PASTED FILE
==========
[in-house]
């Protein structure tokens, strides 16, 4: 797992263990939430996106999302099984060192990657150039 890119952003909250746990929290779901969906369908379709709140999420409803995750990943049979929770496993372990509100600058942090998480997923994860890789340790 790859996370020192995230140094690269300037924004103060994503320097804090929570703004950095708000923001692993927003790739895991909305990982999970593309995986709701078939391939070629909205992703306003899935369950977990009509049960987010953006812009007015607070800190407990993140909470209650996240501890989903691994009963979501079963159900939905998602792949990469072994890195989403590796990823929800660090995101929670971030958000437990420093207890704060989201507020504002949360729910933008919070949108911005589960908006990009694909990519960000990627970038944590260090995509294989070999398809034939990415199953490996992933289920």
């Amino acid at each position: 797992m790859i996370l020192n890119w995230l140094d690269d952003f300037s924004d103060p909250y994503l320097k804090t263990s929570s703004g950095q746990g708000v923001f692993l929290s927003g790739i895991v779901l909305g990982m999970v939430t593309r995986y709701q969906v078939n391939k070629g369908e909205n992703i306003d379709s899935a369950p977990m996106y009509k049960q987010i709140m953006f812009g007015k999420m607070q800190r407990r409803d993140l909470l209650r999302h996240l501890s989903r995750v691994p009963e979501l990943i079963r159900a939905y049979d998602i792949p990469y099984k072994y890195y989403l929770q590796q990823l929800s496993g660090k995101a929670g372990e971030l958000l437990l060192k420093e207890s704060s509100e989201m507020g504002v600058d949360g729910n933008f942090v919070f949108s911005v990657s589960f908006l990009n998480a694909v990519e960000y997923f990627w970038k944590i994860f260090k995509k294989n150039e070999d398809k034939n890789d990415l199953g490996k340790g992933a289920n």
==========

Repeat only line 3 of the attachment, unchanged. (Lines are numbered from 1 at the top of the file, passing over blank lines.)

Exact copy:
């Amino acid at each position: 797992m790859i996370l020192n890119w995230l140094d690269d952003f300037s924004d103060p909250y994503l320097k804090t263990s929570s703004g950095q746990g708000v923001f692993l929290s927003g790739i895991v779901l909305g990982m999970v939430t593309r995986y709701q969906v078939n391939k070629g369908e909205n992703i306003d379709s899935a369950p977990m996106y009509k049960q987010i709140m953006f812009g007015k999420m607070q800190r407990r409803d993140l909470l209650r999302h996240l501890s989903r995750v691994p009963e979501l990943i079963r159900a939905y049979d998602i792949p990469y099984k072994y890195y989403l929770q590796q990823l929800s496993g660090k995101a929670g372990e971030l958000l437990l060192k420093e207890s704060s509100e989201m507020g504002v600058d949360g729910n933008f942090v919070f949108s911005v990657s589960f908006l990009n998480a694909v990519e960000y997923f990627w970038k944590i994860f260090k995509k294989n150039e070999d398809k034939n890789d990415l199953g490996k340790g992933a289920n």